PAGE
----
Digital Platforms Code Tipped For Year End Amid Google Fuss
The Federal Government is reportedly set to push legislation for the upcoming digital platforms code into parliament by year end, despite former opposition from the likes of Google and Facebook.
Reported by The Australian, Communications Manager Paul Fletcher claims legislation is slated to be introduced into parliament by the end of the calendar year.
The local code is set to be among the first to mandate compensation payments to media companies, in exchange for content used by digital giants such as Google and Facebook.
Both Google and Facebook have engaged in campaigns to warn the Australian public of negative effects prompt by the mandatory digital code.
Reports suggest the ACCC will submit its final code to the Australian government in the next fortnight.
The news comes as other global government bodies further scrutinise the market power of digital tech giants, with the ACCC’s involvement in the code hotly watched by other international authorities.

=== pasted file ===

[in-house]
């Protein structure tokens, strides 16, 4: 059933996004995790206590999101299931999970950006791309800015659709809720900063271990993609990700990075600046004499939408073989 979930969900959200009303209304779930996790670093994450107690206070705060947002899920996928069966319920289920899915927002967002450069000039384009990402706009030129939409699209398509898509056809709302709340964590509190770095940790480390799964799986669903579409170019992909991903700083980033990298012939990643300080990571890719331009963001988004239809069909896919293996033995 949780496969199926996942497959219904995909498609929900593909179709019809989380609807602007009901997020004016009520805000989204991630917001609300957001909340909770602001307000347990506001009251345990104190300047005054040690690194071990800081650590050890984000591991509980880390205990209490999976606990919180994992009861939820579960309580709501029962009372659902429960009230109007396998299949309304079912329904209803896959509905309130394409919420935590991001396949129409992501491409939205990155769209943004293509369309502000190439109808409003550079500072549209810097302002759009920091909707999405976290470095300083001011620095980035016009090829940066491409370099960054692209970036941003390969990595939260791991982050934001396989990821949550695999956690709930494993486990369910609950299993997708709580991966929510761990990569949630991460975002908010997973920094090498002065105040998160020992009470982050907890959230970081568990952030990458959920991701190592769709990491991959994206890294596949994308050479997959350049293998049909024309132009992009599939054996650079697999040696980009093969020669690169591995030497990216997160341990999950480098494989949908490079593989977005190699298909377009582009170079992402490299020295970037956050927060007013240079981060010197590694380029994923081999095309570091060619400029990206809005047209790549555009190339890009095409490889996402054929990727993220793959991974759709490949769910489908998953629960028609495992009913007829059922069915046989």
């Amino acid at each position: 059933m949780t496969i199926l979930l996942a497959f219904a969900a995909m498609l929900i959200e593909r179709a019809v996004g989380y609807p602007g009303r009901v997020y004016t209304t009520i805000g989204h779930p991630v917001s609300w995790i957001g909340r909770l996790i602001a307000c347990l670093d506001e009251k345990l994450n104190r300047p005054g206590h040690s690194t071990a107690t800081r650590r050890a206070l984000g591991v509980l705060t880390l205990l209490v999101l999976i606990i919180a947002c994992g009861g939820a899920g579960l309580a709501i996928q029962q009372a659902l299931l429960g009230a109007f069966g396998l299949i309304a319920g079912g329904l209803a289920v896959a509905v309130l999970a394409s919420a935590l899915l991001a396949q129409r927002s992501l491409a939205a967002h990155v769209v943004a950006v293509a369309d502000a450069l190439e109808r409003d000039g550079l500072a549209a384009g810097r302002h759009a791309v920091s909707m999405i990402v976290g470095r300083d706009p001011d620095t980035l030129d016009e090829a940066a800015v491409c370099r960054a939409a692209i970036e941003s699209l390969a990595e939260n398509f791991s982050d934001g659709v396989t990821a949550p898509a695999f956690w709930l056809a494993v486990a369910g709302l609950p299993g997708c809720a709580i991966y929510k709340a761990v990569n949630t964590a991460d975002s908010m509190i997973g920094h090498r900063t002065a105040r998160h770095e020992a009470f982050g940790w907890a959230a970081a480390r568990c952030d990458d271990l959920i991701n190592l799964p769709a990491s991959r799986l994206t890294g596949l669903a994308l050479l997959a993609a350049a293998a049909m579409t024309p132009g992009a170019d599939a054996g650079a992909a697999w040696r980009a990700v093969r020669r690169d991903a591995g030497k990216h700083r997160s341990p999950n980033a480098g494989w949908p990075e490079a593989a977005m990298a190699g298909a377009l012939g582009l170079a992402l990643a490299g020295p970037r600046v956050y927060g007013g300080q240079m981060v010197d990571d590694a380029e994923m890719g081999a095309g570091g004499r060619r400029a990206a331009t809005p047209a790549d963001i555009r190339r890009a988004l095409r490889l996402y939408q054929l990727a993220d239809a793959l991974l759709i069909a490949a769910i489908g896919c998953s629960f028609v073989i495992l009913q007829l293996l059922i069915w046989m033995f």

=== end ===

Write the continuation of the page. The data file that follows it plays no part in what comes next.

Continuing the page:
Back in August, Google published an ‘open letter to Australians’, asserting the proposed News Media Bargaining Code would force the tech giant to offer a notably worse Google Search and YouTube experience.
The company claimed such a code could also threaten its free services in Australia.
“Over the past few weeks, we’ve been really clear that we do not oppose a code of conduct governing the relationship between news media and digital platforms like Google,” reads Google’s updated open letter to Aussies.
“We’re proposing changes to the draft law to enable us to get to a workable code, so we can all move on to building a strong digital economy for Australia’s future”
“We’ll keep doing everything we can to make sure the final version of the law is better and fairer — that it works for you, and for Australia.”
Read the full updated letter on Google’s website here.